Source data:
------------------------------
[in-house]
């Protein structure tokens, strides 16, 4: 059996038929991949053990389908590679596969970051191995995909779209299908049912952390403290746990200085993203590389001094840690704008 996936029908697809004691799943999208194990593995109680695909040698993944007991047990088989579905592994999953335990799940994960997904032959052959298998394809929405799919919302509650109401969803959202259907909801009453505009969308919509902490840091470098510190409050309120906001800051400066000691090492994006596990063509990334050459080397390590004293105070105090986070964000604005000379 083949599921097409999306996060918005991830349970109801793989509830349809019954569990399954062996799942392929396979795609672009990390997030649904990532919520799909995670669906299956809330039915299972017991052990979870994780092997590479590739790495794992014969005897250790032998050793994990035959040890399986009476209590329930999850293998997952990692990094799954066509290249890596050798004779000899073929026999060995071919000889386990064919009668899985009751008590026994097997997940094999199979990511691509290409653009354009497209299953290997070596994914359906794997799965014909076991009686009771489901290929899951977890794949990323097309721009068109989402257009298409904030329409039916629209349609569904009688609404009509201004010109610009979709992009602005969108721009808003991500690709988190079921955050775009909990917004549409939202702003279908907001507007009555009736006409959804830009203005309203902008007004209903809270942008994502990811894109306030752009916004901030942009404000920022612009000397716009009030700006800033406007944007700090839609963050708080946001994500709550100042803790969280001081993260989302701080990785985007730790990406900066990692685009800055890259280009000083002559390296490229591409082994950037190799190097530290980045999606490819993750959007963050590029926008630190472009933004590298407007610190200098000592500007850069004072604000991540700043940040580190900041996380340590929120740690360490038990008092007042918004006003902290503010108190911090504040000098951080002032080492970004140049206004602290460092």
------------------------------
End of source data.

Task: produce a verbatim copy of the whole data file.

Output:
[in-house]
């Protein structure tokens, strides 16, 4: 059996038929991949053990389908590679596969970051191995995909779209299908049912952390403290746990200085993203590389001094840690704008 996936029908697809004691799943999208194990593995109680695909040698993944007991047990088989579905592994999953335990799940994960997904032959052959298998394809929405799919919302509650109401969803959202259907909801009453505009969308919509902490840091470098510190409050309120906001800051400066000691090492994006596990063509990334050459080397390590004293105070105090986070964000604005000379 083949599921097409999306996060918005991830349970109801793989509830349809019954569990399954062996799942392929396979795609672009990390997030649904990532919520799909995670669906299956809330039915299972017991052990979870994780092997590479590739790495794992014969005897250790032998050793994990035959040890399986009476209590329930999850293998997952990692990094799954066509290249890596050798004779000899073929026999060995071919000889386990064919009668899985009751008590026994097997997940094999199979990511691509290409653009354009497209299953290997070596994914359906794997799965014909076991009686009771489901290929899951977890794949990323097309721009068109989402257009298409904030329409039916629209349609569904009688609404009509201004010109610009979709992009602005969108721009808003991500690709988190079921955050775009909990917004549409939202702003279908907001507007009555009736006409959804830009203005309203902008007004209903809270942008994502990811894109306030752009916004901030942009404000920022612009000397716009009030700006800033406007944007700090839609963050708080946001994500709550100042803790969280001081993260989302701080990785985007730790990406900066990692685009800055890259280009000083002559390296490229591409082994950037190799190097530290980045999606490819993750959007963050590029926008630190472009933004590298407007610190200098000592500007850069004072604000991540700043940040580190900041996380340590929120740690360490038990008092007042918004006003902290503010108190911090504040000098951080002032080492970004140049206004602290460092």